"Dinner Party" painting from the Five Dynasties period shows outfits very similar to the Tang Dynasty one above.  The overskirt is clearly pleated. 
This Liao Dynasty painting also shows an overskirt with a voluminous jacket, with an underskirt/shirt  inside. Also, a cat!
This Song Dynasty painting shows a lady wearing a jacket+skirt+overskirt+tie belt combo again, with a cape-type thing as well. 
This Ming Dynasty painting of women playing ball shows extra long-sleeved kackets with at least two layers of skirts, and surprise! pants underneath it all!
Qing Dynasty painting showing guess what, a jacket/skirt/tie-belt ensemble again!

(All the sources for the above images are collected on my Pinterest board for this costume.)

As you can see, not much changes when it comes to this basic outfit! Rather than aiming for one specific era, I decided to make a generic jacket with moderate width sleeves and rely on the skirt placement to change the look. I'll make the skirts for the separates challenge later in the year. To make the jacket, I mostly used the diagrams put out by the various groups dedicated to the revival of the hanfu:

I started with (what else?) a twin flat sheet, took my measurements, and cut out the basic shape. From there, it was just a matter of sewing up the side seams (my fabric was wide enough to not require a center back seam), cutting the curve in the front (not historically accurate, but I like that it gives the impression of a spiral-shaped garment when it's worn over the skirt), and adding the contrast binding. When I make the wrap skirt, the inaccurate front curves will be hidden.

Walnut helped. 
It looks like a muumuu without a belt, but then a lot of the historical jackets were pretty oversized. The sleeves are much longer than my arm, as extant garments and paintings both seem to dictate. There is no shaping to speak of, unlike modern, costume-y hanfu made from chiffon and satin. 

And here's what it looked like on Cecily!

With a totally anachronistic black elastic belt and gold drapery tie, over a thrifted green silk charmeuse skirt.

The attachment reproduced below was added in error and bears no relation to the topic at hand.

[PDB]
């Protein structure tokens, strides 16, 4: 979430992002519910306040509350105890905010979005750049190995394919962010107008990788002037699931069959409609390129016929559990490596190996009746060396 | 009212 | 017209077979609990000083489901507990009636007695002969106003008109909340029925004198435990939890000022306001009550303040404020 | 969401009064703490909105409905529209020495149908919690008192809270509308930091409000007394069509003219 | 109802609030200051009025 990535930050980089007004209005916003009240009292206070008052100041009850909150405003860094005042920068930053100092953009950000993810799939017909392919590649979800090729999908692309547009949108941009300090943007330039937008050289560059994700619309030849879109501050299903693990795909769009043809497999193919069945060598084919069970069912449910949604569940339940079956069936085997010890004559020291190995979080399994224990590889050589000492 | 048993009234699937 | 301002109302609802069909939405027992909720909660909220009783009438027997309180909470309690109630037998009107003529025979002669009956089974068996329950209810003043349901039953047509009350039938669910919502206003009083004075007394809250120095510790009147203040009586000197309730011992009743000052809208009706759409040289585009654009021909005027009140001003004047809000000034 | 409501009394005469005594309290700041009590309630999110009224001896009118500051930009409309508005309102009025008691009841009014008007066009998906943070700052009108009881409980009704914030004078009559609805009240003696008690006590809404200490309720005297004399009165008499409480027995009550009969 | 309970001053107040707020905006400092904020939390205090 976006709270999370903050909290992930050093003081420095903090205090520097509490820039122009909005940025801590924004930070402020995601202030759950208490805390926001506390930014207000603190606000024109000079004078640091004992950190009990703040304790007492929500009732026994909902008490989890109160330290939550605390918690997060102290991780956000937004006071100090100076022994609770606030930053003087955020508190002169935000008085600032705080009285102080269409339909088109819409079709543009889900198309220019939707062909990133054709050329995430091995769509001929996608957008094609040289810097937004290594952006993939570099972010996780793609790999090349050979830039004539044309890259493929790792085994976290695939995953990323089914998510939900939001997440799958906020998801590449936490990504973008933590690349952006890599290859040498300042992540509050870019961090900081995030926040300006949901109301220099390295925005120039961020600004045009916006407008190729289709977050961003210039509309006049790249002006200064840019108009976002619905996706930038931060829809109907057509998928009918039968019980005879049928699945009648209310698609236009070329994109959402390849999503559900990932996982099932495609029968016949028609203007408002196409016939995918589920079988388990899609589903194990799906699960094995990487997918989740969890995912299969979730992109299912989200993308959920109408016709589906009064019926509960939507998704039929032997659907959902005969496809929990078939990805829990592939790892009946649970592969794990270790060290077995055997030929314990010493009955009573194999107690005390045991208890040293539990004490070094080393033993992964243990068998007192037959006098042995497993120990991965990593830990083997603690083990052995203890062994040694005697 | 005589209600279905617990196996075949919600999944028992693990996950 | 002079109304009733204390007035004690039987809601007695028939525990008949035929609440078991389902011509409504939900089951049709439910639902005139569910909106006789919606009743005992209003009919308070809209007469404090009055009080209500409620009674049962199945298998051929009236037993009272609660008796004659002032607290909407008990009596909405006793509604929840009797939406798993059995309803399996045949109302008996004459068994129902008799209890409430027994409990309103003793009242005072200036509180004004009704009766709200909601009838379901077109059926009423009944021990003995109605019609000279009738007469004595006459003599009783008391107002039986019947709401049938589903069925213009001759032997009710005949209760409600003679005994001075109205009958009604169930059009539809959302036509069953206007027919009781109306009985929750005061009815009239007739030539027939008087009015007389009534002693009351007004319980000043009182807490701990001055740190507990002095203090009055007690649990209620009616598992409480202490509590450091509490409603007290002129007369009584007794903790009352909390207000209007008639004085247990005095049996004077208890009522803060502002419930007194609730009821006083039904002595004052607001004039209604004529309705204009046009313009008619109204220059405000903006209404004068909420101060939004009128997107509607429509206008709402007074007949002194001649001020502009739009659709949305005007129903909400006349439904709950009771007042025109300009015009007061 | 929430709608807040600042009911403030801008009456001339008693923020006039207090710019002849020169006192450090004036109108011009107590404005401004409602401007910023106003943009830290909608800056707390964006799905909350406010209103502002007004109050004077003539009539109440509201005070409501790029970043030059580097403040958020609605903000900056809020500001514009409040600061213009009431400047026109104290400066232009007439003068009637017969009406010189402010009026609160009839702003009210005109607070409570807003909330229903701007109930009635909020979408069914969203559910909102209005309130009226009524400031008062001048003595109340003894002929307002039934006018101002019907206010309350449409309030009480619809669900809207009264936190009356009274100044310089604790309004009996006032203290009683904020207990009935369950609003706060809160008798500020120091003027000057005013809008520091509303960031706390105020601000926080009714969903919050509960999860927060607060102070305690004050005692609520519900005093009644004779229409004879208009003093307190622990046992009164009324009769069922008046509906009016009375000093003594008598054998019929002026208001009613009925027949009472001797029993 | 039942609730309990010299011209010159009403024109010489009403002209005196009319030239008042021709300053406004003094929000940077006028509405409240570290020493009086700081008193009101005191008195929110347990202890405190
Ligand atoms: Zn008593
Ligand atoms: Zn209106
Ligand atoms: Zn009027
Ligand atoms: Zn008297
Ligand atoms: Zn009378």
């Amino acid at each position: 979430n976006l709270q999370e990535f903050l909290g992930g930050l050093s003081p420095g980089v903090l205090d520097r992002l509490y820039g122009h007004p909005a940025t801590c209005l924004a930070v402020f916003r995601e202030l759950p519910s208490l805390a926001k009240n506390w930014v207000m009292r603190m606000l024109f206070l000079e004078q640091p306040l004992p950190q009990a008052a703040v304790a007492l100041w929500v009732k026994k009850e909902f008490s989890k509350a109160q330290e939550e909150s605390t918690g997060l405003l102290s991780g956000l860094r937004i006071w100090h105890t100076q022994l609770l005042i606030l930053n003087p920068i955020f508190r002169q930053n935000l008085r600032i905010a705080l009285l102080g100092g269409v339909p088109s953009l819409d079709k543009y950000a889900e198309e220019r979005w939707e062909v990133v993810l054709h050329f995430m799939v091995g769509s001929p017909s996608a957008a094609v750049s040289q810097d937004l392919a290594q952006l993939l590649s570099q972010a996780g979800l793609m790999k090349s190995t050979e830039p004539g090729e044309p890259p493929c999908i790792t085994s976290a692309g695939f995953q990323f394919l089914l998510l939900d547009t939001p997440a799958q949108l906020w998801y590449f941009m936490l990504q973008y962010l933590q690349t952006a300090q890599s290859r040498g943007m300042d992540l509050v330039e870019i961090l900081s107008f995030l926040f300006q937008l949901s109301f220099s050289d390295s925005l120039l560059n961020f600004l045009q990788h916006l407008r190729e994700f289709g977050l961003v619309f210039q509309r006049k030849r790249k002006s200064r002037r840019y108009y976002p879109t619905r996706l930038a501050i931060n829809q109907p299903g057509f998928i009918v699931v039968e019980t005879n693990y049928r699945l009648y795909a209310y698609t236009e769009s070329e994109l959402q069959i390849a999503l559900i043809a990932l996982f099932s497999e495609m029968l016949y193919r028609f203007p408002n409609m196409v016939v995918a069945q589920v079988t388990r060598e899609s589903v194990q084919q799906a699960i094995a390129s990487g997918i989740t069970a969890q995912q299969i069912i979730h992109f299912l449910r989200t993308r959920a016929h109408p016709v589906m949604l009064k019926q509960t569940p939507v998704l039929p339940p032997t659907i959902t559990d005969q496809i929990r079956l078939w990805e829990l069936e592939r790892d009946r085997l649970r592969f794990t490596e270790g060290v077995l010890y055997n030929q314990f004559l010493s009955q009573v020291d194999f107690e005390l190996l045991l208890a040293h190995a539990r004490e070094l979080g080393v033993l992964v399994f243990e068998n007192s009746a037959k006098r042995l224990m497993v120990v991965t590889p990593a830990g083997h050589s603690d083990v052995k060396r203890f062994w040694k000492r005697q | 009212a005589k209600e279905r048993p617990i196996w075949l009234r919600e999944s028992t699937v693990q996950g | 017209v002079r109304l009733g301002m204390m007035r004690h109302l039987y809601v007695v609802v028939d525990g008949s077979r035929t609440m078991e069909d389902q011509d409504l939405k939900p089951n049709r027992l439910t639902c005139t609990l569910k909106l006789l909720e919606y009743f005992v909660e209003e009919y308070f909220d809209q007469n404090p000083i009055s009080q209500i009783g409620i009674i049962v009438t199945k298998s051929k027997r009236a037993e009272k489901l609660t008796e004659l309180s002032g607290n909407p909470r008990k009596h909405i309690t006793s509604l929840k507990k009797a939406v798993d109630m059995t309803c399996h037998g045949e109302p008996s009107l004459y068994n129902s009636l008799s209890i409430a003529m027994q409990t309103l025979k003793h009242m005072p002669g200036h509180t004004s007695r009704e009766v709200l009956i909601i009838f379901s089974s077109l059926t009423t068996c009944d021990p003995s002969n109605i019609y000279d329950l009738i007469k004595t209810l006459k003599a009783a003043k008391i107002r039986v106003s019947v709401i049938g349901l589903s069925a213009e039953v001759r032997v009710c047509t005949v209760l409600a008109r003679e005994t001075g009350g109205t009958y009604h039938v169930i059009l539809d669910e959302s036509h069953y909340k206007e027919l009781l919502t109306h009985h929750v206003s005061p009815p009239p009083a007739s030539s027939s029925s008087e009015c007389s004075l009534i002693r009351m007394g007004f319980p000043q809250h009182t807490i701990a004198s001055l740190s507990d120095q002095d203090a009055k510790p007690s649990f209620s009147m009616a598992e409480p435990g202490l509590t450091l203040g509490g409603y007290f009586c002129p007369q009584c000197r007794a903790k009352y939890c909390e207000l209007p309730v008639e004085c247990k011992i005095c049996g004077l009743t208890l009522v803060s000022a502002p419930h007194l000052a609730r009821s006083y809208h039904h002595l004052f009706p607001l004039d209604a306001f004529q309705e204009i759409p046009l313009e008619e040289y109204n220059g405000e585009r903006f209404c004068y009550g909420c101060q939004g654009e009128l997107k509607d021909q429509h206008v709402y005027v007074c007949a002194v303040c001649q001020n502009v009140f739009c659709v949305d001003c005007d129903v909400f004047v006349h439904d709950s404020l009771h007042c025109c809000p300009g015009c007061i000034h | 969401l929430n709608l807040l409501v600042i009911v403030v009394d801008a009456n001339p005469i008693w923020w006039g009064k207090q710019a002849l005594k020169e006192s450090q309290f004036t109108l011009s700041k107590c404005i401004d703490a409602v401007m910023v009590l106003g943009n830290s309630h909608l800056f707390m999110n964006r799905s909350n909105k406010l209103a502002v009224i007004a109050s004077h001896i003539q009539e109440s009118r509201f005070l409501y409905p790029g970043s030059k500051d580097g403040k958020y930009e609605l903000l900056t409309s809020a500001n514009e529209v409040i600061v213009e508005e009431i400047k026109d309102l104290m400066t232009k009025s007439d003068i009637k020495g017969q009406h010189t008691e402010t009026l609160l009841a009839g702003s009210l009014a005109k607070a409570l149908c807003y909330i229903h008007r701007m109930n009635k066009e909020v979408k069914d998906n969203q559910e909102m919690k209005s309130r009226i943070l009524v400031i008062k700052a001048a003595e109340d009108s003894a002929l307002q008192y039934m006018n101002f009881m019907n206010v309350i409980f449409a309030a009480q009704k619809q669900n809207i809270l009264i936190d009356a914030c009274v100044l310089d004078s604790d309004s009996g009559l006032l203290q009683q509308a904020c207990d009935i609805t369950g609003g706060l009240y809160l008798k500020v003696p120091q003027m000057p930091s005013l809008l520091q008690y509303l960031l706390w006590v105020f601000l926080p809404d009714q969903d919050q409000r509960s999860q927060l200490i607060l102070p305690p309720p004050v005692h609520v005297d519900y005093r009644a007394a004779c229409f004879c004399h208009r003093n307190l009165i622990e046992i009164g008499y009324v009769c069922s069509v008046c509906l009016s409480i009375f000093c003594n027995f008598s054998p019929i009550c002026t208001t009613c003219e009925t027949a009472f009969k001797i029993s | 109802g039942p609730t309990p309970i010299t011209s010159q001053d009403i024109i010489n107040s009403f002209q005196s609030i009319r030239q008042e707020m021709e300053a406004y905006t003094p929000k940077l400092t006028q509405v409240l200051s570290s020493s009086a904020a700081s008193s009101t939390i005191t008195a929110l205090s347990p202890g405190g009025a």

From the back: it's pretty bulky with all the excess fabric. I'm tempted to redo the skirt portion to be more flattering, historical accuracy be darned, but am loath to give up even the tiny modicum of accuracy that I can claim.
Side view...pretty boring. It was getting pretty dark when I took these pictures, so they're also not the sharpest.

Like the pirate coat, I'm waiting until I make the whole ensemble to do a proper photo shoot of it on me. I still need to make the long wrap skirt (probably in black), the shorter overskirt (hoping for gold), and the tie belt (need to find a suitable large jade pendant). And in case you couldn't tell from my Pinterest board, I'm planning to make this into a Mulan/Loki mashup (for no good reason other than that both have a green color scheme and are defying social expectations because of some father-related issue), so I'll eventually up adding a black leather over-jacket thing like these Tang Dynasty dancers and making a staff.

Fabric: A thrifted 100% cotton twin flat sheet for the body, and 2/3 yard of floral print green and gold quilting cotton for the binding (purchased at Michael Levine Loft).
It's vaguely Asian-looking, right? Sandra helped me choose it (and find enough scraps in the Loft bins to make up the 2/3 yard that I needed). I'm really pleased with how the two greens look together. 

Notions: Anachronistic seam binding for the insides.
Year: No specific dynasty, but probably fits the Ming Dynasty best. Incidentally, that's the dynasty where the tale of Hua Mulan was turned into a full-length novel (though the original story dates back to the Wei Dynasty, and the Hun antagonists of the Disney version date back to the Han Dynasty).
Hours: 10, not counting all the research! The nice thing about early historical garments is that the basic pattern is so shapeless and easy. The binding probably took the longest, what with cutting, pressing, and sewing all the strips of fabric.
How historically accurate is it? Not very! Early Chinese garments were usually made of hemp or silk, depending on social status, and there were certain prescribed colors, and dark green was not one of the options for anyone. Cotton didn't become popular as a textile for clothing until the Ming Dynasty. Plus, I sewed this all on machine, and as I mentioned above, the shape of the hem is not accurate. Goodness knows how all of that research still managed to yield such an inaccurate final product!
Will you make it again? I want to make another strictly costume-y hanfu at some point in my life, just because they're pretty, but who knows when that will actually happen.
Total cost: $5 ($3 sheet, less than $2 for the binding)
Final thoughts: I'm not sure how I feel about it yet. I'll hold off on making concludions until I make the rest of the outfit, but for now, the excessive green reminds me of one of my favorite Chinese movies, 十面埋伏

The whole movie is beautifully colored, but I especially love the vivid, almost neon green scenes in the bamboo forest.